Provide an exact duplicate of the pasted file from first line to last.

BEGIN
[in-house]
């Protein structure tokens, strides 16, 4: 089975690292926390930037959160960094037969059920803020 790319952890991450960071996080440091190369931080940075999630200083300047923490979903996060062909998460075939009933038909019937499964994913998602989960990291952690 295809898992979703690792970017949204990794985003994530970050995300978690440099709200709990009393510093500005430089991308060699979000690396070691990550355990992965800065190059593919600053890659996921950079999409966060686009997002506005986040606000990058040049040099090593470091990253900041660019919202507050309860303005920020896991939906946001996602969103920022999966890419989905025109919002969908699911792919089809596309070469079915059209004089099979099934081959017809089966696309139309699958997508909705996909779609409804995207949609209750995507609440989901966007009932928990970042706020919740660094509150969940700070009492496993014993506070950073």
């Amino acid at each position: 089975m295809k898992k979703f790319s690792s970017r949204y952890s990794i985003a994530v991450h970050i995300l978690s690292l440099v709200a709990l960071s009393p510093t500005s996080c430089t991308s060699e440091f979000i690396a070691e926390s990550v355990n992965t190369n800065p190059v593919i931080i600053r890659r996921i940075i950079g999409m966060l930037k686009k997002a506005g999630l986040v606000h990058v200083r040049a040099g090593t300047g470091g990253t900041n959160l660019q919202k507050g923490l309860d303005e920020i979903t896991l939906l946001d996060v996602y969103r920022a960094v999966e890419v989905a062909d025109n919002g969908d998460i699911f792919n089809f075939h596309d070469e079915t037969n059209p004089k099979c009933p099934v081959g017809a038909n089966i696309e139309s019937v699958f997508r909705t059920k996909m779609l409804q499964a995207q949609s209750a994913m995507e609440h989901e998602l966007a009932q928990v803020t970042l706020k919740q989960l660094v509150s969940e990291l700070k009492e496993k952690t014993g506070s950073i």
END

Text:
[in-house]
């Protein structure tokens, strides 16, 4: 089975690292926390930037959160960094037969059920803020 790319952890991450960071996080440091190369931080940075999630200083300047923490979903996060062909998460075939009933038909019937499964994913998602989960990291952690 295809898992979703690792970017949204990794985003994530970050995300978690440099709200709990009393510093500005430089991308060699979000690396070691990550355990992965800065190059593919600053890659996921950079999409966060686009997002506005986040606000990058040049040099090593470091990253900041660019919202507050309860303005920020896991939906946001996602969103920022999966890419989905025109919002969908699911792919089809596309070469079915059209004089099979099934081959017809089966696309139309699958997508909705996909779609409804995207949609209750995507609440989901966007009932928990970042706020919740660094509150969940700070009492496993014993506070950073």
């Amino acid at each position: 089975m295809k898992k979703f790319s690792s970017r949204y952890s990794i985003a994530v991450h970050i995300l978690s690292l440099v709200a709990l960071s009393p510093t500005s996080c430089t991308s060699e440091f979000i690396a070691e926390s990550v355990n992965t190369n800065p190059v593919i931080i600053r890659r996921i940075i950079g999409m966060l930037k686009k997002a506005g999630l986040v606000h990058v200083r040049a040099g090593t300047g470091g990253t900041n959160l660019q919202k507050g923490l309860d303005e920020i979903t896991l939906l946001d996060v996602y969103r920022a960094v999966e890419v989905a062909d025109n919002g969908d998460i699911f792919n089809f075939h596309d070469e079915t037969n059209p004089k099979c009933p099934v081959g017809a038909n089966i696309e139309s019937v699958f997508r909705t059920k996909m779609l409804q499964a995207q949609s209750a994913m995507e609440h989901e998602l966007a009932q928990v803020t970042l706020k919740q989960l660094v509150s969940e990291l700070k009492e496993k952690t014993g506070s950073i």